Fun Beer facts.
Source: Cheers! 5 intoxicating facts about beer
According to the Brewers Association, the overall U.S. beer market was worth $96 billion in 2011, when some 200 million barrels of beer were sold (1 barrel equals 31 gallons of beer). In the same year, 1,989 breweries in the United States were fermenting everything from light lagers to chocolaty stouts.
Beer gets much of its flavor from hops, which are vine-grown flowers that look more like mini-pinecones than daisies. The alcohol in beer comes from grain, usually barley, which is malted (or allowed to germinate) and then steeped in water to extract its sugars. Those sugars become a feast for yeast, the tiny, unicellular fungi that thrive on sugars and excrete alcohol.
Humans and yeast have been working together for millennia to create tasty brews. As early as the sixth millennium B.C., ancient Sumerians had discovered the art of fermentation. By the 19th century B.C., they were inscribing beer recipes into tablets in the form of a Hymn to Ninkasi, their female deity of beer.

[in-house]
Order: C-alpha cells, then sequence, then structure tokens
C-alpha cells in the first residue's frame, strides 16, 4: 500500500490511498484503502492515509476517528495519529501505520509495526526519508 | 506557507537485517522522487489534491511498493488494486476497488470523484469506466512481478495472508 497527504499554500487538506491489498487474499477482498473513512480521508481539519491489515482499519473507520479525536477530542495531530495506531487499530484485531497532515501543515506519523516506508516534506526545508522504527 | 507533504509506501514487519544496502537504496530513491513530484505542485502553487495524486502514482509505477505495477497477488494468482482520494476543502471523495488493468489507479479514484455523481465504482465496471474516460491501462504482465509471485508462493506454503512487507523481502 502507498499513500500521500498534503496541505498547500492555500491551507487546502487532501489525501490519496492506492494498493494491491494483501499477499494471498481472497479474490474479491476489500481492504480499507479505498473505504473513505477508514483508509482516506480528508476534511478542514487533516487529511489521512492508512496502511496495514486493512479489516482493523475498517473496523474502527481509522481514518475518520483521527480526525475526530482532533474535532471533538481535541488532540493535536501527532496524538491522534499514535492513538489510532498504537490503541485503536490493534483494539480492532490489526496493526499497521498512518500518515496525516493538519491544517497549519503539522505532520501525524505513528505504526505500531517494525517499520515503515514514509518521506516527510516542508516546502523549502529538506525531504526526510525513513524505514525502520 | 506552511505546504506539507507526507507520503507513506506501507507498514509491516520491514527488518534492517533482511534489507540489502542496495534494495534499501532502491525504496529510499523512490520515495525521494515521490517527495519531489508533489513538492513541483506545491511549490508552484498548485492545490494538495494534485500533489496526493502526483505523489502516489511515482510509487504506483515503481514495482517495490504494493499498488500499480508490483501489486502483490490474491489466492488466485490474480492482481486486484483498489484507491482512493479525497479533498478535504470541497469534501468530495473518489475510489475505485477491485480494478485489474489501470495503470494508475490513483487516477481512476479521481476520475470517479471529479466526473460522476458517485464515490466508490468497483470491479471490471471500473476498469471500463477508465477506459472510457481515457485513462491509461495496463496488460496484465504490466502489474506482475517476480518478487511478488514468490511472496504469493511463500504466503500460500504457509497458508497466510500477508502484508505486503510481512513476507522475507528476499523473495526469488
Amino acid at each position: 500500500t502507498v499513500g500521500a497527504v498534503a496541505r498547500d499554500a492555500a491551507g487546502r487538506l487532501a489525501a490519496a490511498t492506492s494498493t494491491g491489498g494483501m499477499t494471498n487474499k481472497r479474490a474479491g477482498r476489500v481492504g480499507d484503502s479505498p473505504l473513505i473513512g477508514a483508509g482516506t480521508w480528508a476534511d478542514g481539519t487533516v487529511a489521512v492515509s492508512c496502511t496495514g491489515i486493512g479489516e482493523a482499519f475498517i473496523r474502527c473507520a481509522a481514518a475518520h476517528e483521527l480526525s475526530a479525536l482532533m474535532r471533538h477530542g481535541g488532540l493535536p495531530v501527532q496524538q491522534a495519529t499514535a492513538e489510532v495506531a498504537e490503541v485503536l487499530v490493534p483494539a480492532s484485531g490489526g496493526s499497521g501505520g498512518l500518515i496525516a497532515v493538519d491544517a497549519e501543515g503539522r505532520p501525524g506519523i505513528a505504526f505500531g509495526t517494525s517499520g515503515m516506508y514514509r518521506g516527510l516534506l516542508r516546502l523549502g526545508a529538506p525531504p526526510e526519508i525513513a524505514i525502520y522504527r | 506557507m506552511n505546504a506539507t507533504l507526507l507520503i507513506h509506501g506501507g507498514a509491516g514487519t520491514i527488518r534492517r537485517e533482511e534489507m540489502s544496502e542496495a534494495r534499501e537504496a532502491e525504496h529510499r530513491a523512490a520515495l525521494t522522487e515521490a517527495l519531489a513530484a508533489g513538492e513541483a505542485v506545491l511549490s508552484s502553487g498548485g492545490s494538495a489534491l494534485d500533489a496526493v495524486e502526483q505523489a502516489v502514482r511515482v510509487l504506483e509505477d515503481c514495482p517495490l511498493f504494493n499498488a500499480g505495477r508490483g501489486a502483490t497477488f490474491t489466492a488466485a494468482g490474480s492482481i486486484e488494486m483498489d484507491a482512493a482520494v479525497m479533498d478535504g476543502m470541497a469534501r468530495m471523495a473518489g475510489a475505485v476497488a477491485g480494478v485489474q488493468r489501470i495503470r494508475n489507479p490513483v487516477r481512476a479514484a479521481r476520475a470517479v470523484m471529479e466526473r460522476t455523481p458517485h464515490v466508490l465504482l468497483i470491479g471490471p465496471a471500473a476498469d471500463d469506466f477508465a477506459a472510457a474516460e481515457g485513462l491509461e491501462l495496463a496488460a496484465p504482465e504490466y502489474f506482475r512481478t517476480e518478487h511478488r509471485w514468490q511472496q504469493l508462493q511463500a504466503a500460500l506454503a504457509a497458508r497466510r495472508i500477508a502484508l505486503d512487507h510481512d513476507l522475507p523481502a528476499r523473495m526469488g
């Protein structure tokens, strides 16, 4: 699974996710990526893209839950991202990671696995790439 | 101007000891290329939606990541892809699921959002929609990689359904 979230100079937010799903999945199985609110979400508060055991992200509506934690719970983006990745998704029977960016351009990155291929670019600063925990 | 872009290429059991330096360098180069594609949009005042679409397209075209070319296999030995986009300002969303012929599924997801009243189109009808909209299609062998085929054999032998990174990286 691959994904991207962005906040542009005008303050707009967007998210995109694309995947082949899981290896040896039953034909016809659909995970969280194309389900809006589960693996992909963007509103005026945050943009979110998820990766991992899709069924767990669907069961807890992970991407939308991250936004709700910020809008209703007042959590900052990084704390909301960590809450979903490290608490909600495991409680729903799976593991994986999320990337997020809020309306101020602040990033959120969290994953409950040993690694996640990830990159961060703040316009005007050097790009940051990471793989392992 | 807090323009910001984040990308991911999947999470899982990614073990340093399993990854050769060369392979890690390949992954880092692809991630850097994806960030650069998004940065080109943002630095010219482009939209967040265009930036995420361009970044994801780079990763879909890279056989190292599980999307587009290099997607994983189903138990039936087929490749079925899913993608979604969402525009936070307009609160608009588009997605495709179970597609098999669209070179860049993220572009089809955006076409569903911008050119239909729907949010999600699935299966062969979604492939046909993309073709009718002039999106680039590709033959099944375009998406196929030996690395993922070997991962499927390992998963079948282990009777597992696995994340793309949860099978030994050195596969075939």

Beer is the preferred beverage of men. 67 percent of U.S. adults who drink alcohol, 54 percent of men named beer as their top alcoholic beverage compared with 27 percent of women.
Cooks use beer to flavor barbecue sauce, season bread and moisten grilled chicken. But that’s nothing compared with the use John Milkovisch, a retired railroad upholsterer, put beer (or at least beer cans) to. Starting in 1968, Milkovisch spent 18 years lining the outside of his modest Houston home with flattened beer cans. He strung the lids from the eaves and turned them into chain-link fences. Milkovisch died in 1988, and his home is now a museum.
Beer defies laws of nature. Observant beer drinkers might notice that when beer is poured into a glass, the bubbles seem to defy the laws of physics, floating down instead of up. Turns out those people haven’t had too much to drink. Beer bubbles really do float downward sometimes, because of the drag from the walls of the glass, they found, the beer bubbles float up more easily in the center of the glass. As those bubbles go up, they pull the surrounding liquid to the surface. When the bubbles join the froth, or “head” of the beer, the liquid begins to pour back down the sides of the glass, dragging smaller bubbles down with it.
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